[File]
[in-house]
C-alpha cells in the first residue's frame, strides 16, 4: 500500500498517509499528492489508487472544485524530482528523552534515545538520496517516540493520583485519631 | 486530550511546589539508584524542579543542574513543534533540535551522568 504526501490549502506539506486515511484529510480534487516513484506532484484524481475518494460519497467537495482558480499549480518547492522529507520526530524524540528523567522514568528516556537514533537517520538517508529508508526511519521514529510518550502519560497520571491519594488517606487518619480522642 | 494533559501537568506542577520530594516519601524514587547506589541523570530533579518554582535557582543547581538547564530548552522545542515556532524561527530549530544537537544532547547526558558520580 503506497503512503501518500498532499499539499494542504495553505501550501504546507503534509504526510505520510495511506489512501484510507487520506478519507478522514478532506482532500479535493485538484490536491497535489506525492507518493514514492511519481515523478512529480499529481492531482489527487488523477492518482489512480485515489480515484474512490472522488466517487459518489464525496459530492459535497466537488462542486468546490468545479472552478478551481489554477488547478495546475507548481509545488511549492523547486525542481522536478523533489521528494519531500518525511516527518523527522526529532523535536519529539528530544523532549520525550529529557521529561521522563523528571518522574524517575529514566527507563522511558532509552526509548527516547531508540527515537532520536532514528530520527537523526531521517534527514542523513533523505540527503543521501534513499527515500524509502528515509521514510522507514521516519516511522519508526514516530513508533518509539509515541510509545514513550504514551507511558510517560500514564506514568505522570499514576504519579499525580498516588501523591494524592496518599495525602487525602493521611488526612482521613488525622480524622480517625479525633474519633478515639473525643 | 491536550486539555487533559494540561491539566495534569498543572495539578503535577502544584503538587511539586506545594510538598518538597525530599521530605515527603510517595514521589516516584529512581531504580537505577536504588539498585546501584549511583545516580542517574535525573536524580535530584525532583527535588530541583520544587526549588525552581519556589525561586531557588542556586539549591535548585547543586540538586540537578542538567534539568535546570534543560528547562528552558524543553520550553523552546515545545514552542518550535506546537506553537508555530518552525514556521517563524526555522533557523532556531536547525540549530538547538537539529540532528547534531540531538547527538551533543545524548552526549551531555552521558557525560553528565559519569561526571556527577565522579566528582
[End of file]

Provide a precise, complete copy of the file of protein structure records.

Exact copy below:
[in-house]
C-alpha cells in the first residue's frame, strides 16, 4: 500500500498517509499528492489508487472544485524530482528523552534515545538520496517516540493520583485519631 | 486530550511546589539508584524542579543542574513543534533540535551522568 504526501490549502506539506486515511484529510480534487516513484506532484484524481475518494460519497467537495482558480499549480518547492522529507520526530524524540528523567522514568528516556537514533537517520538517508529508508526511519521514529510518550502519560497520571491519594488517606487518619480522642 | 494533559501537568506542577520530594516519601524514587547506589541523570530533579518554582535557582543547581538547564530548552522545542515556532524561527530549530544537537544532547547526558558520580 503506497503512503501518500498532499499539499494542504495553505501550501504546507503534509504526510505520510495511506489512501484510507487520506478519507478522514478532506482532500479535493485538484490536491497535489506525492507518493514514492511519481515523478512529480499529481492531482489527487488523477492518482489512480485515489480515484474512490472522488466517487459518489464525496459530492459535497466537488462542486468546490468545479472552478478551481489554477488547478495546475507548481509545488511549492523547486525542481522536478523533489521528494519531500518525511516527518523527522526529532523535536519529539528530544523532549520525550529529557521529561521522563523528571518522574524517575529514566527507563522511558532509552526509548527516547531508540527515537532520536532514528530520527537523526531521517534527514542523513533523505540527503543521501534513499527515500524509502528515509521514510522507514521516519516511522519508526514516530513508533518509539509515541510509545514513550504514551507511558510517560500514564506514568505522570499514576504519579499525580498516588501523591494524592496518599495525602487525602493521611488526612482521613488525622480524622480517625479525633474519633478515639473525643 | 491536550486539555487533559494540561491539566495534569498543572495539578503535577502544584503538587511539586506545594510538598518538597525530599521530605515527603510517595514521589516516584529512581531504580537505577536504588539498585546501584549511583545516580542517574535525573536524580535530584525532583527535588530541583520544587526549588525552581519556589525561586531557588542556586539549591535548585547543586540538586540537578542538567534539568535546570534543560528547562528552558524543553520550553523552546515545545514552542518550535506546537506553537508555530518552525514556521517563524526555522533557523532556531536547525540549530538547538537539529540532528547534531540531538547527538551533543545524548552526549551531555552521558557525560553528565559519569561526571556527577565522579566528582